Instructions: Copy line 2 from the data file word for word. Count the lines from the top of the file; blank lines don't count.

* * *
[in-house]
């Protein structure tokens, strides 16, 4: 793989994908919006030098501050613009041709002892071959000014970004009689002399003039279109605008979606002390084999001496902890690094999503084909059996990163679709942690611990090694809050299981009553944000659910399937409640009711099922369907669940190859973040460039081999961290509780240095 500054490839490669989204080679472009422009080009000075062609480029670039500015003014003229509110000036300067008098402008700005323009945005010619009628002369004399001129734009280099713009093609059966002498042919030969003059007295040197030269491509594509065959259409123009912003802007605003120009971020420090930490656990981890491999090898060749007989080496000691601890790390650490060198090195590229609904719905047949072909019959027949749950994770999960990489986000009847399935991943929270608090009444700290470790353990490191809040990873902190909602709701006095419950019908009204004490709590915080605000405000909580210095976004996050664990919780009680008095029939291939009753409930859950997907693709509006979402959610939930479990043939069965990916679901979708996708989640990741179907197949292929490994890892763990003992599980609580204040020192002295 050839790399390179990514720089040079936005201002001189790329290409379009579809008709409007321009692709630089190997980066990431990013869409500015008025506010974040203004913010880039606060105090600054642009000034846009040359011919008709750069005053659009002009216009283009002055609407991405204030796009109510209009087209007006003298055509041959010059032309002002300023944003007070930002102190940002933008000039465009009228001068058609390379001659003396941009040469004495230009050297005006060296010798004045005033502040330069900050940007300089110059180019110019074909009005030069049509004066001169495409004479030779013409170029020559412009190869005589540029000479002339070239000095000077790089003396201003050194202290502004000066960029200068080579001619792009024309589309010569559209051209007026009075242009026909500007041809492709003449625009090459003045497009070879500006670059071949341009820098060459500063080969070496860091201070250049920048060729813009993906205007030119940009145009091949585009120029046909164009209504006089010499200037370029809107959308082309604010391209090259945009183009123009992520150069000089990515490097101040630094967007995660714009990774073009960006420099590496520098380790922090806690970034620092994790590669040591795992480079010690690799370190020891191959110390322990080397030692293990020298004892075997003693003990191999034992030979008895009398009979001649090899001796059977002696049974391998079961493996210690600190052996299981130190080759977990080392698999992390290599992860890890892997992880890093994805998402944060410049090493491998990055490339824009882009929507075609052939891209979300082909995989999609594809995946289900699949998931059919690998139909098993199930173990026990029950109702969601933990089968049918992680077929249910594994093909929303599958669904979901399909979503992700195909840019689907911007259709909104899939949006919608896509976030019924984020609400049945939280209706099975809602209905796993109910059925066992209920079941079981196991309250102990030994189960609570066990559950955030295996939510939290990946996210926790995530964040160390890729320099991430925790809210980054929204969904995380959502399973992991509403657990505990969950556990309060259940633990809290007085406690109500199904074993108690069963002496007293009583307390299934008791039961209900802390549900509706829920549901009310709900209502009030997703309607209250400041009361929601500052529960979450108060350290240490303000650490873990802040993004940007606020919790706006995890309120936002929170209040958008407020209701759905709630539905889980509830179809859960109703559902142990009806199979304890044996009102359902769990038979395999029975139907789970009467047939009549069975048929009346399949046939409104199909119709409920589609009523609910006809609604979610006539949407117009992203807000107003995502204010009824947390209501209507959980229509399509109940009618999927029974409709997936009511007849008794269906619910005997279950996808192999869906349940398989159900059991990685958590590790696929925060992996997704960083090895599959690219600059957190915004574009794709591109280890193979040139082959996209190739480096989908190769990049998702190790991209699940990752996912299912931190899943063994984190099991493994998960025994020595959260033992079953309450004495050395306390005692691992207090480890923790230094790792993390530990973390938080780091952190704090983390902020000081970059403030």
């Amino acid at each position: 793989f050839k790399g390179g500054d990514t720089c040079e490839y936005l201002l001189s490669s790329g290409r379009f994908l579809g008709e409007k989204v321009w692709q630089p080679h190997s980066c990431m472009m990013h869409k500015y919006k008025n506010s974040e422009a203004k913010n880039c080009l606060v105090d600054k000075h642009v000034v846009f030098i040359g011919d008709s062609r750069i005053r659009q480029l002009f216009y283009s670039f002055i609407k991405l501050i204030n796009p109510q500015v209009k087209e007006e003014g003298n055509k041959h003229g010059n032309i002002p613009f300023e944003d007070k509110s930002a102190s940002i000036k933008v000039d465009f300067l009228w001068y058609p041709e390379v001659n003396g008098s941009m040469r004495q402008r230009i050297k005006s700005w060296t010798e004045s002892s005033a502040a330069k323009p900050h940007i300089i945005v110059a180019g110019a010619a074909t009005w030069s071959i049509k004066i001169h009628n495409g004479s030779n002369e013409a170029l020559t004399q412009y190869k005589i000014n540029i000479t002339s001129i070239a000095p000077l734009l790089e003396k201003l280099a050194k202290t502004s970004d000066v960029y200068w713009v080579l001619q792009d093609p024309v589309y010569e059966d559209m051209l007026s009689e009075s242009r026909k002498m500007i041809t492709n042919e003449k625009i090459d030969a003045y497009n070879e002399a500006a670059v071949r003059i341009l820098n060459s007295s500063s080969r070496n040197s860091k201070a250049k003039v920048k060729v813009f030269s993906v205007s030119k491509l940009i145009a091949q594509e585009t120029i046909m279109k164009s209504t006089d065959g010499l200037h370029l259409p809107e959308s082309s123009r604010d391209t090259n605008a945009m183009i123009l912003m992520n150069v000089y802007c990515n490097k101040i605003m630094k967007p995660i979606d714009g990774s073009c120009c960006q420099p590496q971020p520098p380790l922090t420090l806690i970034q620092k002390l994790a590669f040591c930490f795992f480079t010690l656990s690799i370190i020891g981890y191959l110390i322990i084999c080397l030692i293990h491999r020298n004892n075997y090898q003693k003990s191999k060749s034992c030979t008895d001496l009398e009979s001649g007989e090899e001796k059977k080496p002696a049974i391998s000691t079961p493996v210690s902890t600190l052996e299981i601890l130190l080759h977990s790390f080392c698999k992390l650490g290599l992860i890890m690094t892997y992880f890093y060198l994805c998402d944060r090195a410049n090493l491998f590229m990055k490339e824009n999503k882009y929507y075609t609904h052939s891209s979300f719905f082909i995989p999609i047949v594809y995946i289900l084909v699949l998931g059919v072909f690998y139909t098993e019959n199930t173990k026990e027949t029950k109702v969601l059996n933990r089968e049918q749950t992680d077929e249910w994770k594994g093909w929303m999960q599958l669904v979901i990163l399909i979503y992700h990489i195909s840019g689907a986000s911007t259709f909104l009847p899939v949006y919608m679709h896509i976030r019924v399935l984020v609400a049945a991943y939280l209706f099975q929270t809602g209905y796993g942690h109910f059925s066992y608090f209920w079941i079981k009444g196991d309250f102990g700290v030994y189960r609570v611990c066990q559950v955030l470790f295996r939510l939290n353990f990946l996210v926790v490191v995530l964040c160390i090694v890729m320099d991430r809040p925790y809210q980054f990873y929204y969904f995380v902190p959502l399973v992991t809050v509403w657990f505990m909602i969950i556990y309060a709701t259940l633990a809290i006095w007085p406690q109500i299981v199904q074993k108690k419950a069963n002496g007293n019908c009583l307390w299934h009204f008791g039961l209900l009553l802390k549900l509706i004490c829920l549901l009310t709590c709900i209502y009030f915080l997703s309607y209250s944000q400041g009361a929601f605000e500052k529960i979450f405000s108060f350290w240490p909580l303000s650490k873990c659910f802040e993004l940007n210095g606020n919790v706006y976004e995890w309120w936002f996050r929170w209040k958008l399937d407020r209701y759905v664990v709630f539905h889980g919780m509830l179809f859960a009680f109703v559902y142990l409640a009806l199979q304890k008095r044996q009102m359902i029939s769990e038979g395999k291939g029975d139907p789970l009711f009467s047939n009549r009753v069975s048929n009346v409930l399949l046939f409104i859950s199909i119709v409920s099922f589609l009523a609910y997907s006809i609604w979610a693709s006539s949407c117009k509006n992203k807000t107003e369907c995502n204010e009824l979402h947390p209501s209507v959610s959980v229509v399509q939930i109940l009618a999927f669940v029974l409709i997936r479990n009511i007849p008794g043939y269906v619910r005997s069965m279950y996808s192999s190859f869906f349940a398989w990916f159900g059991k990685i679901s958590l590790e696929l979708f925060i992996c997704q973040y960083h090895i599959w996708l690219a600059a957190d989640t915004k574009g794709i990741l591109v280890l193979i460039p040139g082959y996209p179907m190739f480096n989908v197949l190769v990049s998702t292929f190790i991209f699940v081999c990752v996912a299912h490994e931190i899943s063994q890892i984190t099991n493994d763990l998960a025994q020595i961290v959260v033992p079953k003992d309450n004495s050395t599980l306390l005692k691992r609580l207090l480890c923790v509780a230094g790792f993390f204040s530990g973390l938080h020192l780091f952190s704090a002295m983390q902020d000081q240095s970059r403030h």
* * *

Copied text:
């Protein structure tokens, strides 16, 4: 793989994908919006030098501050613009041709002892071959000014970004009689002399003039279109605008979606002390084999001496902890690094999503084909059996990163679709942690611990090694809050299981009553944000659910399937409640009711099922369907669940190859973040460039081999961290509780240095 500054490839490669989204080679472009422009080009000075062609480029670039500015003014003229509110000036300067008098402008700005323009945005010619009628002369004399001129734009280099713009093609059966002498042919030969003059007295040197030269491509594509065959259409123009912003802007605003120009971020420090930490656990981890491999090898060749007989080496000691601890790390650490060198090195590229609904719905047949072909019959027949749950994770999960990489986000009847399935991943929270608090009444700290470790353990490191809040990873902190909602709701006095419950019908009204004490709590915080605000405000909580210095976004996050664990919780009680008095029939291939009753409930859950997907693709509006979402959610939930479990043939069965990916679901979708996708989640990741179907197949292929490994890892763990003992599980609580204040020192002295 050839790399390179990514720089040079936005201002001189790329290409379009579809008709409007321009692709630089190997980066990431990013869409500015008025506010974040203004913010880039606060105090600054642009000034846009040359011919008709750069005053659009002009216009283009002055609407991405204030796009109510209009087209007006003298055509041959010059032309002002300023944003007070930002102190940002933008000039465009009228001068058609390379001659003396941009040469004495230009050297005006060296010798004045005033502040330069900050940007300089110059180019110019074909009005030069049509004066001169495409004479030779013409170029020559412009190869005589540029000479002339070239000095000077790089003396201003050194202290502004000066960029200068080579001619792009024309589309010569559209051209007026009075242009026909500007041809492709003449625009090459003045497009070879500006670059071949341009820098060459500063080969070496860091201070250049920048060729813009993906205007030119940009145009091949585009120029046909164009209504006089010499200037370029809107959308082309604010391209090259945009183009123009992520150069000089990515490097101040630094967007995660714009990774073009960006420099590496520098380790922090806690970034620092994790590669040591795992480079010690690799370190020891191959110390322990080397030692293990020298004892075997003693003990191999034992030979008895009398009979001649090899001796059977002696049974391998079961493996210690600190052996299981130190080759977990080392698999992390290599992860890890892997992880890093994805998402944060410049090493491998990055490339824009882009929507075609052939891209979300082909995989999609594809995946289900699949998931059919690998139909098993199930173990026990029950109702969601933990089968049918992680077929249910594994093909929303599958669904979901399909979503992700195909840019689907911007259709909104899939949006919608896509976030019924984020609400049945939280209706099975809602209905796993109910059925066992209920079941079981196991309250102990030994189960609570066990559950955030295996939510939290990946996210926790995530964040160390890729320099991430925790809210980054929204969904995380959502399973992991509403657990505990969950556990309060259940633990809290007085406690109500199904074993108690069963002496007293009583307390299934008791039961209900802390549900509706829920549901009310709900209502009030997703309607209250400041009361929601500052529960979450108060350290240490303000650490873990802040993004940007606020919790706006995890309120936002929170209040958008407020209701759905709630539905889980509830179809859960109703559902142990009806199979304890044996009102359902769990038979395999029975139907789970009467047939009549069975048929009346399949046939409104199909119709409920589609009523609910006809609604979610006539949407117009992203807000107003995502204010009824947390209501209507959980229509399509109940009618999927029974409709997936009511007849008794269906619910005997279950996808192999869906349940398989159900059991990685958590590790696929925060992996997704960083090895599959690219600059957190915004574009794709591109280890193979040139082959996209190739480096989908190769990049998702190790991209699940990752996912299912931190899943063994984190099991493994998960025994020595959260033992079953309450004495050395306390005692691992207090480890923790230094790792993390530990973390938080780091952190704090983390902020000081970059403030």